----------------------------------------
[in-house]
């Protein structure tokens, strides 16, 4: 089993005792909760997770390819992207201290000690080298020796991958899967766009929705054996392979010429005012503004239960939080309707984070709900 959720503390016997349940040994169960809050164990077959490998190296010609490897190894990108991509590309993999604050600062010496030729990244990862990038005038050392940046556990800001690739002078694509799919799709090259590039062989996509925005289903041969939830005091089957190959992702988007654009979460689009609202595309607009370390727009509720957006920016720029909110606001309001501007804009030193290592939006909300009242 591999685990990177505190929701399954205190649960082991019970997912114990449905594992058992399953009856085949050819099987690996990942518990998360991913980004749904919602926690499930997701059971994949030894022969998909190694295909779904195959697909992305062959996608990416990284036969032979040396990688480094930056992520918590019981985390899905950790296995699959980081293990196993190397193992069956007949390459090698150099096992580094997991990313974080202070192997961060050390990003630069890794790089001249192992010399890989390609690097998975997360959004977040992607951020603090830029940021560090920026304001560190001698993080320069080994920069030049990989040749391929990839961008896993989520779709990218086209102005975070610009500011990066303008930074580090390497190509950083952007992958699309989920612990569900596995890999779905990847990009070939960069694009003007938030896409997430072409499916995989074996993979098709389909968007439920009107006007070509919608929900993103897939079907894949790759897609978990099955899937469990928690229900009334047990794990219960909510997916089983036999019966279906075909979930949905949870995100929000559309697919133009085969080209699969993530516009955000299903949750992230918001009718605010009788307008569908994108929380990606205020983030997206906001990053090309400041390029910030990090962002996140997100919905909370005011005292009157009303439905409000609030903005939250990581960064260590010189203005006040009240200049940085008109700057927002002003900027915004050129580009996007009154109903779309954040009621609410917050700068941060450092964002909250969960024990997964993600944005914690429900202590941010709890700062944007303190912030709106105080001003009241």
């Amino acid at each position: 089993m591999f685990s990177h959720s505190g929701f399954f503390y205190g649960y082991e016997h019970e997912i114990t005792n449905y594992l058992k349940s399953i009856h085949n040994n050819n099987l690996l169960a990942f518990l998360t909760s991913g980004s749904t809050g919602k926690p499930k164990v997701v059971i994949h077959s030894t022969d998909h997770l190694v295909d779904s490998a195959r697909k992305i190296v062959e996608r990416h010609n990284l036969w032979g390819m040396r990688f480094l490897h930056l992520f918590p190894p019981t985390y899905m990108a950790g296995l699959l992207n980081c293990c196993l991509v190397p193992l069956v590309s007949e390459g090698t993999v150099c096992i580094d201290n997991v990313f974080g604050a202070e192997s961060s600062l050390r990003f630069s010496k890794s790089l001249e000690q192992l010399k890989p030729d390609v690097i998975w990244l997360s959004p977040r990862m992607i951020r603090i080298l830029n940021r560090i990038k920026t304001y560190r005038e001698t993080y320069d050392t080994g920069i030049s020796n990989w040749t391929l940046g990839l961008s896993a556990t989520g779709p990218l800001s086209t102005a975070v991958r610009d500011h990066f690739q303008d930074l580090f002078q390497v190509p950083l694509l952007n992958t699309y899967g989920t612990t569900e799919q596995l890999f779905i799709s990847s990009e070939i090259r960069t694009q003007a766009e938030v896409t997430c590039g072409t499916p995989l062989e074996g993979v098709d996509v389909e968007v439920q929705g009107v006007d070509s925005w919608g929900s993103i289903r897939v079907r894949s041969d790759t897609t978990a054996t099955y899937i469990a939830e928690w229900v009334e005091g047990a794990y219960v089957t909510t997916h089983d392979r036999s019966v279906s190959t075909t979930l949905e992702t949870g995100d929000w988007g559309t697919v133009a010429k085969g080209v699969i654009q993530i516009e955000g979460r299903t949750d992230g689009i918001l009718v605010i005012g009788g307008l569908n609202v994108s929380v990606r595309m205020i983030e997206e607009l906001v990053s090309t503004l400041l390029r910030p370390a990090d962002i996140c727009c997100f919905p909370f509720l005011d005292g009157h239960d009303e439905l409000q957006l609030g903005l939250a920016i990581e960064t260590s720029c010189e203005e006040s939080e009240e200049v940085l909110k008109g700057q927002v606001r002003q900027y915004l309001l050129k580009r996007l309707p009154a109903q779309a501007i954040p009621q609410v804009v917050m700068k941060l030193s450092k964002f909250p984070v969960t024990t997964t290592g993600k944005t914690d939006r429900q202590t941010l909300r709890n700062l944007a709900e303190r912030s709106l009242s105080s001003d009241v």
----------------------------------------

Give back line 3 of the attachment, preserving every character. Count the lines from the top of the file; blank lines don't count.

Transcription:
């Amino acid at each position: 089993m591999f685990s990177h959720s505190g929701f399954f503390y205190g649960y082991e016997h019970e997912i114990t005792n449905y594992l058992k349940s399953i009856h085949n040994n050819n099987l690996l169960a990942f518990l998360t909760s991913g980004s749904t809050g919602k926690p499930k164990v997701v059971i994949h077959s030894t022969d998909h997770l190694v295909d779904s490998a195959r697909k992305i190296v062959e996608r990416h010609n990284l036969w032979g390819m040396r990688f480094l490897h930056l992520f918590p190894p019981t985390y899905m990108a950790g296995l699959l992207n980081c293990c196993l991509v190397p193992l069956v590309s007949e390459g090698t993999v150099c096992i580094d201290n997991v990313f974080g604050a202070e192997s961060s600062l050390r990003f630069s010496k890794s790089l001249e000690q192992l010399k890989p030729d390609v690097i998975w990244l997360s959004p977040r990862m992607i951020r603090i080298l830029n940021r560090i990038k920026t304001y560190r005038e001698t993080y320069d050392t080994g920069i030049s020796n990989w040749t391929l940046g990839l961008s896993a556990t989520g779709p990218l800001s086209t102005a975070v991958r610009d500011h990066f690739q303008d930074l580090f002078q390497v190509p950083l694509l952007n992958t699309y899967g989920t612990t569900e799919q596995l890999f779905i799709s990847s990009e070939i090259r960069t694009q003007a766009e938030v896409t997430c590039g072409t499916p995989l062989e074996g993979v098709d996509v389909e968007v439920q929705g009107v006007d070509s925005w919608g929900s993103i289903r897939v079907r894949s041969d790759t897609t978990a054996t099955y899937i469990a939830e928690w229900v009334e005091g047990a794990y219960v089957t909510t997916h089983d392979r036999s019966v279906s190959t075909t979930l949905e992702t949870g995100d929000w988007g559309t697919v133009a010429k085969g080209v699969i654009q993530i516009e955000g979460r299903t949750d992230g689009i918001l009718v605010i005012g009788g307008l569908n609202v994108s929380v990606r595309m205020i983030e997206e607009l906001v990053s090309t503004l400041l390029r910030p370390a990090d962002i996140c727009c997100f919905p909370f509720l005011d005292g009157h239960d009303e439905l409000q957006l609030g903005l939250a920016i990581e960064t260590s720029c010189e203005e006040s939080e009240e200049v940085l909110k008109g700057q927002v606001r002003q900027y915004l309001l050129k580009r996007l309707p009154a109903q779309a501007i954040p009621q609410v804009v917050m700068k941060l030193s450092k964002f909250p984070v969960t024990t997964t290592g993600k944005t914690d939006r429900q202590t941010l909300r709890n700062l944007a709900e303190r912030s709106l009242s105080s001003d009241v």